Out of the three top shipbuilding countries, China still has 50% of their 2018 orders to deliver within the last two months of the year. Compared to Japan and South Korea, where 25% and 28% of their respective orderbooks is currently outstanding, Chinese yards could potentially slip 446 vessels into next year's delivery schedule.

Ship types with the highest number of outstanding 2018 scheduled deliveries include all offshore vessels types (MODUs at 75% 2018 vessels still to be delivered, OSV 69%, OCV 67%) and the Small Dry sector at 54%.

South Korean Yards

  • Shipyards are looking healthy this year – they have already delivered 160 vessels out of a total 221 scheduled for delivery this year.
  • Concentration of deliveries are in the Tanker and LNG types, with 37 tankers still left to be delivered out of 128, and 8 LNG vessels out of a total 35 orders.
  • However Korean yards have only managed to fill one offshore order, still intending to launch 3 MODUs, 1 OCV and 1 OSV by the end of 2018.

Orders at Chinese Yards

  • Even though Chinese yards dominate the offshore newbuilding orderbook, securing 291 orders for delivery in 2018, not all is as it seems. 76%, or 221 vessels and rigs, are still to be delivered by the end of the year.
  • As the market fell, vessel owners were delaying and cancelling orders in a bid to conserve cashflow and prevent further dips in utilisation.
  • This worked to some extent, but the market has been left with a significant overhang of vessels waiting to be delivered. There has been a huge amount of speculation on the condition of the c.400 vessels – varying from rusting hulls, to good quality vessels. One would hope that none of these vessels are going to be delivered, but it is possible that an influx of new tonnage hampers recovery as charter rates look to be recovering.

Singapore & Malaysian Owners 

  • By far the largest 2018 orderbook comes from Nam Cheong, the Malaysian shipowner with delivery of 7 OSVs so far out of a possible 34 scheduled for this year.
  • Next year will not provide the shipowner / yard with more respite, with another 15 vessels planned for 2019.

US Offshore Owners

  • In the years prior to the oil price crash, OSVs would typically make up 30-50% of American deliveries.
  • However, offshore support vessels reduced their proportion of the total US deliveries, with only 13 hitting the water in 2017 vs 63 in 2014.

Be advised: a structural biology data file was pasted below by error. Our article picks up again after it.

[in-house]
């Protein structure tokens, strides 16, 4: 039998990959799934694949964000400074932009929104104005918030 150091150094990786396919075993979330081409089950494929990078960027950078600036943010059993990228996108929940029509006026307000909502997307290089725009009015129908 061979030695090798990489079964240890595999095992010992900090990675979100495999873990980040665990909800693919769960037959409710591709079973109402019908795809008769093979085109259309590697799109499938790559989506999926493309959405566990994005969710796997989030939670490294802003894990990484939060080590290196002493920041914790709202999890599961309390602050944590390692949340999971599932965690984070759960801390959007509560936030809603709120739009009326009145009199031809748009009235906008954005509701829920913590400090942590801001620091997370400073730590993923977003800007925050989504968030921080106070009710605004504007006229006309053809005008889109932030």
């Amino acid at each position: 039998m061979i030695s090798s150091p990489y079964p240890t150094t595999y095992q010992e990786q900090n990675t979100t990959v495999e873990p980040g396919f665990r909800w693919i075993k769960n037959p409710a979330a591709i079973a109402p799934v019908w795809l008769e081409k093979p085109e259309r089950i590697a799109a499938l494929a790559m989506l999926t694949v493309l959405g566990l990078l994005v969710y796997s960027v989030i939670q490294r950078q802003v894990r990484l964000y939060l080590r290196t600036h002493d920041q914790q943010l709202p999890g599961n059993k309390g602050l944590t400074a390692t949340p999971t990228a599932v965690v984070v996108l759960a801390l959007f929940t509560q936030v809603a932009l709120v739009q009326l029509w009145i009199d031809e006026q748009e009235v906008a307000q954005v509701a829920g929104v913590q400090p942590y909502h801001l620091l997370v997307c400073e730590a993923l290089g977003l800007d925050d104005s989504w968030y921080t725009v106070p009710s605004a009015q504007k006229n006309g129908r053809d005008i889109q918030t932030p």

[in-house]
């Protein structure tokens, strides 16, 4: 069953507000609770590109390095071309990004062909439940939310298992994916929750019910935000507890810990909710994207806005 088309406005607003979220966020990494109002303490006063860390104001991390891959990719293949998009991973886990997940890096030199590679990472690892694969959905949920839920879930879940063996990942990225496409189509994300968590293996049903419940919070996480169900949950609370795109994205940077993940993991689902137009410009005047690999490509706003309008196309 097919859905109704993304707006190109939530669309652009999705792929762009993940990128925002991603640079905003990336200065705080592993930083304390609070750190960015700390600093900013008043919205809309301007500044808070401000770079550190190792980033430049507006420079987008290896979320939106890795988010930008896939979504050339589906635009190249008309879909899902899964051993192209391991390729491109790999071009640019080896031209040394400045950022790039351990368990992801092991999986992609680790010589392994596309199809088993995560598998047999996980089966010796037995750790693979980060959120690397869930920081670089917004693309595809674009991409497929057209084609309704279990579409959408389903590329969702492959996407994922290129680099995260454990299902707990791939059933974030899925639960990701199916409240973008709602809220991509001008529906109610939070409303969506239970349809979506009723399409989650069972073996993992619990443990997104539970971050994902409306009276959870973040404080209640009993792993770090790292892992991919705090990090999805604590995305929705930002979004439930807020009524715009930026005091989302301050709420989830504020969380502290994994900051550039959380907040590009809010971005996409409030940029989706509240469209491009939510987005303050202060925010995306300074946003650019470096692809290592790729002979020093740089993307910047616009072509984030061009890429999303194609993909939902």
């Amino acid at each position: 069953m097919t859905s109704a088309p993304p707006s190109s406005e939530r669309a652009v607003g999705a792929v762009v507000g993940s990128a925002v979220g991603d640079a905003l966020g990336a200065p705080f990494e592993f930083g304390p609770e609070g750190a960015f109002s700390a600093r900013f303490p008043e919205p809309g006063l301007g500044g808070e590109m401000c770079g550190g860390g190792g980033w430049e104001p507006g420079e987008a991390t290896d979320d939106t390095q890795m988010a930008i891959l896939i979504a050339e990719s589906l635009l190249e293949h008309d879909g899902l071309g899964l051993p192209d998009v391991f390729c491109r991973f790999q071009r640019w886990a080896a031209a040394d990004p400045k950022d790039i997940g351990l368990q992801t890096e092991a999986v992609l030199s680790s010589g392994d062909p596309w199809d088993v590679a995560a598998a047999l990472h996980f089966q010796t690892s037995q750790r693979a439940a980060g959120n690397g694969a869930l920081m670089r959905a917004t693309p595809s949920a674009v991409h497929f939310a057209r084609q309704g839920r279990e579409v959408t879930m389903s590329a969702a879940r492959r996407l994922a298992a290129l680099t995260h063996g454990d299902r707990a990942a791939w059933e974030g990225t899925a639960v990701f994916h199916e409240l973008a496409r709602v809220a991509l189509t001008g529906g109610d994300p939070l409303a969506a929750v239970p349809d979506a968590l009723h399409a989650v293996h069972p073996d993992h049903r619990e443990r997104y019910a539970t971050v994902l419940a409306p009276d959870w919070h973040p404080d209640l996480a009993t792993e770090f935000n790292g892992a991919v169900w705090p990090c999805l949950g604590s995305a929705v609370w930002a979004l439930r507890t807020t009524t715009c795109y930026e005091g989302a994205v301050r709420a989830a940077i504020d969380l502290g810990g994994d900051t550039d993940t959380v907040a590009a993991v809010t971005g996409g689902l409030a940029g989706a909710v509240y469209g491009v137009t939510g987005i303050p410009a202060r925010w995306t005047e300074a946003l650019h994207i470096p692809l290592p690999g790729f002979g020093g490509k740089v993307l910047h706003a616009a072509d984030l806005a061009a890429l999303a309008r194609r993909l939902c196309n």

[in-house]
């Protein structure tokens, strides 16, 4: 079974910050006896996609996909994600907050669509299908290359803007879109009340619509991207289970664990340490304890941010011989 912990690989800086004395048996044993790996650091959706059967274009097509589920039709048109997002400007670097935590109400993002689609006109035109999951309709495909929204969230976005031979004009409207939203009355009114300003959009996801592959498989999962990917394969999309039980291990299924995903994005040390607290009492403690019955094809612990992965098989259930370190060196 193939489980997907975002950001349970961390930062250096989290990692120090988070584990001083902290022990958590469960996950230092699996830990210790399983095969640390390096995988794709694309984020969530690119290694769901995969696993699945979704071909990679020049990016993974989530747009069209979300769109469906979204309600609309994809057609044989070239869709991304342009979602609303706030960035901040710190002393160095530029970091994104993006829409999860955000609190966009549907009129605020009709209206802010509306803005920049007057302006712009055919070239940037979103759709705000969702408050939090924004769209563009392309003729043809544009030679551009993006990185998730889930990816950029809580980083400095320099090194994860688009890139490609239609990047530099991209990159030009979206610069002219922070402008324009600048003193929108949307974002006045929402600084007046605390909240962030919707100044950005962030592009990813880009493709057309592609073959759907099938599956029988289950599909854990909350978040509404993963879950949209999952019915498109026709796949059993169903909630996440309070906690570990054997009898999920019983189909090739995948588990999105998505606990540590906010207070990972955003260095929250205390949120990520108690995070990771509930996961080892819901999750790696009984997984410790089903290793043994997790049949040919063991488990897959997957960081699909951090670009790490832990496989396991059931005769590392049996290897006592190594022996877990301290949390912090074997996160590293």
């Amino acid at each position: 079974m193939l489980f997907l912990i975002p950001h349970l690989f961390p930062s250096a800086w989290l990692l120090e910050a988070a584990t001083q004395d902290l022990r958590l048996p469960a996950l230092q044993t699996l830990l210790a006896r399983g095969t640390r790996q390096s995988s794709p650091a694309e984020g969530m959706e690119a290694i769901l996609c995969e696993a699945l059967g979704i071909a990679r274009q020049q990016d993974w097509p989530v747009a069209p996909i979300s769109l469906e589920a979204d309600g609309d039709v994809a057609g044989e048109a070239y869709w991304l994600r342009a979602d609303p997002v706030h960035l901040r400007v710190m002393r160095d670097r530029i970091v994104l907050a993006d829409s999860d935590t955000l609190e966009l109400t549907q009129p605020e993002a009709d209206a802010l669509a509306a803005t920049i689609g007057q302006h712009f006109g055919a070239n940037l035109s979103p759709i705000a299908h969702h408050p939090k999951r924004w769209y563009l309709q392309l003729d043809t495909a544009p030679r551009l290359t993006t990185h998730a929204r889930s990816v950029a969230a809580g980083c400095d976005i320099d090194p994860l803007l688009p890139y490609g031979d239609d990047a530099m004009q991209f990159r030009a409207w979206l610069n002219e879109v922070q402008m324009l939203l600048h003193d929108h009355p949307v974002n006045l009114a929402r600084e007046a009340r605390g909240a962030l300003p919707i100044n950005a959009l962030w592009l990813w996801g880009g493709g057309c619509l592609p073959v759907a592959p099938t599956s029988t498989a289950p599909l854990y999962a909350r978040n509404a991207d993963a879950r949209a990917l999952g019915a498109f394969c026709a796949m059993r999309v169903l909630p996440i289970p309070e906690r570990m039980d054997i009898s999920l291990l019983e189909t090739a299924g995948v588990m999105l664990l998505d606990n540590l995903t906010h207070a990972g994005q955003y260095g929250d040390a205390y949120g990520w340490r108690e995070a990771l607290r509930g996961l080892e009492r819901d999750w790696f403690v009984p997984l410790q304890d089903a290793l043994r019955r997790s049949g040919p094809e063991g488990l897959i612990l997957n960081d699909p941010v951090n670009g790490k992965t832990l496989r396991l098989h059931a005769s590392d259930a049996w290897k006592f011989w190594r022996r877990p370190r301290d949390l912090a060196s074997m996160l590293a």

• While the slow down of deliveries is being experienced around the world, the American company Edison Chouset is bucking the trend by taking delivery of 12 OSVs so far this year, with only 1 still in the schedule.

Norwegian Owners

  • Norway has managed to get 57% of their scheduled orders delivered this year so far, totaling 47 vessels.
  • This is at a similar level to 2017, where only 55 vessels hit the water during the full year.
  • The vessel types with the largest overhang are in the container and OSV sectors.

German Owners

  • 2018 represented a return to previous delivery levels for German shipowners, but only if all vessels are delivered.
  • Currently there are 61 scheduled for 2018 vs 42 in 2017.
  • The majority of the newbuild orders placed by German shipowners still waiting delivery (23 vessels) are in the container sector, with 14 out of 26 vessels scheduled for 2018 delivery sitting at the yards.

Greek Owners

  • Globally Greece has taken delivery of 72% of all orders scheduled for delivery in 2018, however overall ordering levels have been steadily declining over the last 5 years.
  • Greek owners remain highly aware of the state of the shipping markets and the progression of the shipping cycle. Decades of experience in the modern tanker and large bulk carrier markets have given owners an instinctual feel for timing fleet renewal.
  • If all vessels scheduled for delivery in 2018 hit the water, Greece will increase their fleet by a total of 85 tankers, the highest tanker scheduled delivery level since 2010 when 98 vessels hit the water in a single year.
  • On the other hand, Greek Dry Bulk deliveries have reduced to only 30 orders for 2018, the lowest level on record.